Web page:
RevPAR (Revenue Per Available Room), which factors in the average daily room rate and the occupancy rate, is one of the most crucial performance measurement metrics for hotel companies. Occupancy and average daily rates depend on the luxury quotient of the properties, trends in business and leisure travel, seasonality, composition of target market and so on.
For instance, Chalet Hotels has a presence in four cities—Mumbai, Pune, Hyderabad and Bengaluru. It has 2,554 keys—an industry term for rooms. It had the average occupancy of 60% in Q3FY22 and its RevPAR was ~Rs 3035.
Lemon Tree Hotels, on the other hand, operates in 54 cities and has 8,489 rooms; at 58% occupancy in Q3FY22, its RevPAR was Rs 2,246.
In the case of EIH, the RevPAR improved 64% Quarter-on-Quarter (Q-o-Q) in Q3FY22 to Rs 7,186. Indian Hotels reported a RevPAR of Rs 5,067 in Q3FY22 at the enterprise level.
The Indian hospitality sector had the RevPAR of Rs 3,010 in Q3FY22 vs 3,804 in Q3FY19 (pre-covid). Occupancies recovered nearly 87% as compared to pre-covid levels.
In Q4FY22, the hotels industry is expected to do even better, going by the commentary of industry honchos.
Hotels and their brands
Factors to watch out for while investing a hotel stock:
- The segment it targets—i.e. Luxury/premium, mid-premium, budget etc.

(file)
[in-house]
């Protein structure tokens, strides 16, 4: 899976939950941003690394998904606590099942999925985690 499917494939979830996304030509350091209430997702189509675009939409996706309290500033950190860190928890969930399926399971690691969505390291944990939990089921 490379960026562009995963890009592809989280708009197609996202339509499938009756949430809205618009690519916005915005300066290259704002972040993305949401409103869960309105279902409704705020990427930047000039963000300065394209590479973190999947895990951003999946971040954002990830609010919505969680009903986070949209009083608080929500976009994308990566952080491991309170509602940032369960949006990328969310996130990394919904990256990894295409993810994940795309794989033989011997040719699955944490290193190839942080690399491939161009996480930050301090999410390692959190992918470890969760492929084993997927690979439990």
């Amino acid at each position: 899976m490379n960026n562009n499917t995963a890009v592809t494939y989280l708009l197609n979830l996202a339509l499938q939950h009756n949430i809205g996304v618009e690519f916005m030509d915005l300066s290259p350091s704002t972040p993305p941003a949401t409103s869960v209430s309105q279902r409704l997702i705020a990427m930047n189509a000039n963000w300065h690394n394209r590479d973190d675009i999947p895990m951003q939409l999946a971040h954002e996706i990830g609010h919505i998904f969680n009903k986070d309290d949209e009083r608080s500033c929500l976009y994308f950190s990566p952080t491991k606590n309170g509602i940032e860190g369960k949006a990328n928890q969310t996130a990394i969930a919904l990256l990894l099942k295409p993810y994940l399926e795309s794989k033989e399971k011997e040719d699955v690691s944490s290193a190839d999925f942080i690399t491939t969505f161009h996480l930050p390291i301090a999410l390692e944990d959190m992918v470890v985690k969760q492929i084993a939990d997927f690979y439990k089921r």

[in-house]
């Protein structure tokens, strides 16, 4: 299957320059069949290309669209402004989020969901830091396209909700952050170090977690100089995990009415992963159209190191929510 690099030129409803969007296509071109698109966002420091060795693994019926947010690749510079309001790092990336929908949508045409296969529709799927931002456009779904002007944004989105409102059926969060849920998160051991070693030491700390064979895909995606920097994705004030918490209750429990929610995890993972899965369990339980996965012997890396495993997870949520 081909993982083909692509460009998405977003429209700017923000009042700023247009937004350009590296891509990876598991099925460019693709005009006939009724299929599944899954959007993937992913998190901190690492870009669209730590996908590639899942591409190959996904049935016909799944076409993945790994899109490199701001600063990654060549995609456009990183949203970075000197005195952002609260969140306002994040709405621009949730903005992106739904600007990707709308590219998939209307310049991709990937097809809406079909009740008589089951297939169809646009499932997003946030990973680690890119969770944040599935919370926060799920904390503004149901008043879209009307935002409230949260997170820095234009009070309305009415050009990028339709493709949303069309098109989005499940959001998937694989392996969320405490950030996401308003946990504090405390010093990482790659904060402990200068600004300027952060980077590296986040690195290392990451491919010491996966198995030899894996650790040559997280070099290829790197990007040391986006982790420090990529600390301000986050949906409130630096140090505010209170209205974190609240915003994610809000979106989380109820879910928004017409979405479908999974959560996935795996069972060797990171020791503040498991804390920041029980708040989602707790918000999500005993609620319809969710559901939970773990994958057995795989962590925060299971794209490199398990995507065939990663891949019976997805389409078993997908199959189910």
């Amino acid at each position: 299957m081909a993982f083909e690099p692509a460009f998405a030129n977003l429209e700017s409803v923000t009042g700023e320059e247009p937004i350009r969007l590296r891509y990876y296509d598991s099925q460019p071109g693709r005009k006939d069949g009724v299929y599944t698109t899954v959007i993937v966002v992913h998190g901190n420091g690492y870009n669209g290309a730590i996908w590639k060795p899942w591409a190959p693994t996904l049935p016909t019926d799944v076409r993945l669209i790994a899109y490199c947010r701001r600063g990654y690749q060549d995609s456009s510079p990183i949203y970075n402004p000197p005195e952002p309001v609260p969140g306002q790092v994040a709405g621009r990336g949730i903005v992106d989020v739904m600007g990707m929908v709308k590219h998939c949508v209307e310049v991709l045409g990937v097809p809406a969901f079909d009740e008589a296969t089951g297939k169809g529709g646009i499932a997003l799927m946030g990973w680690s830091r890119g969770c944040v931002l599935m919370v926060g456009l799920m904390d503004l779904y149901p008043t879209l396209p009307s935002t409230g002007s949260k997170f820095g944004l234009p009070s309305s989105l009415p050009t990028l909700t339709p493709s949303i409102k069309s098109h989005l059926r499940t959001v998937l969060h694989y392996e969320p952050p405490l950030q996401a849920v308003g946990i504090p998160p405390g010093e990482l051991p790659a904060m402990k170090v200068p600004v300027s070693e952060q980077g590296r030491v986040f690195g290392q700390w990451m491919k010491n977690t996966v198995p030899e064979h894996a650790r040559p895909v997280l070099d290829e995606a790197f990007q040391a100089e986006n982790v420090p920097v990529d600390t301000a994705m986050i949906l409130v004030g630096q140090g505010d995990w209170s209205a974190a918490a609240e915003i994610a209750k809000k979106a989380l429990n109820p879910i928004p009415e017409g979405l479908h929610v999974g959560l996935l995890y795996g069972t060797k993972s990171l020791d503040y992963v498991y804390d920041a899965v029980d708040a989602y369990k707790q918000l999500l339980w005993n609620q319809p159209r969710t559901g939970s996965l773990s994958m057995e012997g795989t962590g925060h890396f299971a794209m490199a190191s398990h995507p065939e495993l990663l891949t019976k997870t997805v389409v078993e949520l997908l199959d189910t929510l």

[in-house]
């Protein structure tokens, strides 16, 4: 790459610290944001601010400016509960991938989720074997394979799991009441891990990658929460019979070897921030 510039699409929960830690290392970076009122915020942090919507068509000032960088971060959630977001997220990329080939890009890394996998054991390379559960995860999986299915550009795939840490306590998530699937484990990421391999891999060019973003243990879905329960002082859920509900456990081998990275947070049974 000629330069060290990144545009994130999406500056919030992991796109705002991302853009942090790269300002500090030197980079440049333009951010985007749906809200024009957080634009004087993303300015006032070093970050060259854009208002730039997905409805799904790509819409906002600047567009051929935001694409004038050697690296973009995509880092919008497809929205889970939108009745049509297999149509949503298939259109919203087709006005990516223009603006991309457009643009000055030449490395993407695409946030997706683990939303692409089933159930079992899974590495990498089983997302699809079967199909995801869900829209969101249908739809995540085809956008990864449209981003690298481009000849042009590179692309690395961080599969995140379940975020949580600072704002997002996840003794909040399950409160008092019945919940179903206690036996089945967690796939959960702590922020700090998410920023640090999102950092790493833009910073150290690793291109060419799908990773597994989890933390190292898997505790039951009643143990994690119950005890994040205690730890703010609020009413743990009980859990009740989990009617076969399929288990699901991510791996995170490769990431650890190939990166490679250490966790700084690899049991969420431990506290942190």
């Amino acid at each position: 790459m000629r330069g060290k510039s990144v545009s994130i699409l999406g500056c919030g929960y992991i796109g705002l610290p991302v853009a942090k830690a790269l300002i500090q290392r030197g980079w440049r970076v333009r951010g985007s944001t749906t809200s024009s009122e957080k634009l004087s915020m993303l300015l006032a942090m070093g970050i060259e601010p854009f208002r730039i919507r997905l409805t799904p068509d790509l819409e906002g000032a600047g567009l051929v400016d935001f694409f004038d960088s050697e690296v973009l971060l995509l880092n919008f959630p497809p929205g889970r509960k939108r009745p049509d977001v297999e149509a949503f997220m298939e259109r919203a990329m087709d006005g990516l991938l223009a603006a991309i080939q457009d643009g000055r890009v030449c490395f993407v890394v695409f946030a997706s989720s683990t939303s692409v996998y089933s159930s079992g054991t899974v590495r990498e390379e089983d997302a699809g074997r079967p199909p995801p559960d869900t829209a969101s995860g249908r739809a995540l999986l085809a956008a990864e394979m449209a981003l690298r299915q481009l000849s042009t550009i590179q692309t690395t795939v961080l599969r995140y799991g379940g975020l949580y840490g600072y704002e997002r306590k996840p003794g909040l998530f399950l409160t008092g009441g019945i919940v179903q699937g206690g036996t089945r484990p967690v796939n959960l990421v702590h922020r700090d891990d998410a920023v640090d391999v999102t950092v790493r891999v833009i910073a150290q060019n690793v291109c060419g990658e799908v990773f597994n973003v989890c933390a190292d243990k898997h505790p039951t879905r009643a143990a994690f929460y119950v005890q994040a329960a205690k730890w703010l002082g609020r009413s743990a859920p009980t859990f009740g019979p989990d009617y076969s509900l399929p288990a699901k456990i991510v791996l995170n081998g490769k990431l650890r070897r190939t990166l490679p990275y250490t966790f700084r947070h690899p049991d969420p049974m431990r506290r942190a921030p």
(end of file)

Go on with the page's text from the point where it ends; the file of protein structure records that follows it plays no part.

- Geographies and markets it has a presence in—which is a crucial factor for occupancies
- Business model—asset light vs asset heavy—owned/leased/managed properties etc.
- Revenue contribution from allied services, if any
- Other differentiating factors, if any
Most listed hotel companies cater to premium and mid-premium categories and are professionally run.
Hotels carrying lean cost structures are likely to have an edge over those that have relatively rigid cost models. Should inflation keep rising, competition in the mid-premium and budget segments might intensify.
FMCG companies have already started witnessing down-trading—a jargon to suggest that consumers are shifting to cheaper alternatives. This may seem like an apple-to-orange comparison but given that households typically have limited resources, it’s imperative to take into account the affordability angle while evaluating hotel stocks.